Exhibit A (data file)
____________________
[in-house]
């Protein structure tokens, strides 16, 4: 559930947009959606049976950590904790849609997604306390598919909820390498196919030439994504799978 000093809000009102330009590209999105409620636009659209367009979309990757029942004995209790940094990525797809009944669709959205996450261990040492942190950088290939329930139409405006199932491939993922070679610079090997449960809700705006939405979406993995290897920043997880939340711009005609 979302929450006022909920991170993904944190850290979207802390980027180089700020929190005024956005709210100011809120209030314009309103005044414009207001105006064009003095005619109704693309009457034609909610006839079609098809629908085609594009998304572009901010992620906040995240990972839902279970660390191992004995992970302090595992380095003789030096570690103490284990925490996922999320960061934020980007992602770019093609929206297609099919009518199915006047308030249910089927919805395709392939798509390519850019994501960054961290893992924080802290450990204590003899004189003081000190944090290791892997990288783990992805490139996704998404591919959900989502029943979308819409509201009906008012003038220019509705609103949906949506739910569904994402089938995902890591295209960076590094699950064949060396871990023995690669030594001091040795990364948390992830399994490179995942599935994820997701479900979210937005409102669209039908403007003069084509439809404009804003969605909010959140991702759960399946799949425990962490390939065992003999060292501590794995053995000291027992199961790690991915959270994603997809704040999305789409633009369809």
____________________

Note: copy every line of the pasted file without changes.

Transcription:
[in-house]
């Protein structure tokens, strides 16, 4: 559930947009959606049976950590904790849609997604306390598919909820390498196919030439994504799978 000093809000009102330009590209999105409620636009659209367009979309990757029942004995209790940094990525797809009944669709959205996450261990040492942190950088290939329930139409405006199932491939993922070679610079090997449960809700705006939405979406993995290897920043997880939340711009005609 979302929450006022909920991170993904944190850290979207802390980027180089700020929190005024956005709210100011809120209030314009309103005044414009207001105006064009003095005619109704693309009457034609909610006839079609098809629908085609594009998304572009901010992620906040995240990972839902279970660390191992004995992970302090595992380095003789030096570690103490284990925490996922999320960061934020980007992602770019093609929206297609099919009518199915006047308030249910089927919805395709392939798509390519850019994501960054961290893992924080802290450990204590003899004189003081000190944090290791892997990288783990992805490139996704998404591919959900989502029943979308819409509201009906008012003038220019509705609103949906949506739910569904994402089938995902890591295209960076590094699950064949060396871990023995690669030594001091040795990364948390992830399994490179995942599935994820997701479900979210937005409102669209039908403007003069084509439809404009804003969605909010959140991702759960399946799949425990962490390939065992003999060292501590794995053995000291027992199961790690991915959270994603997809704040999305789409633009369809």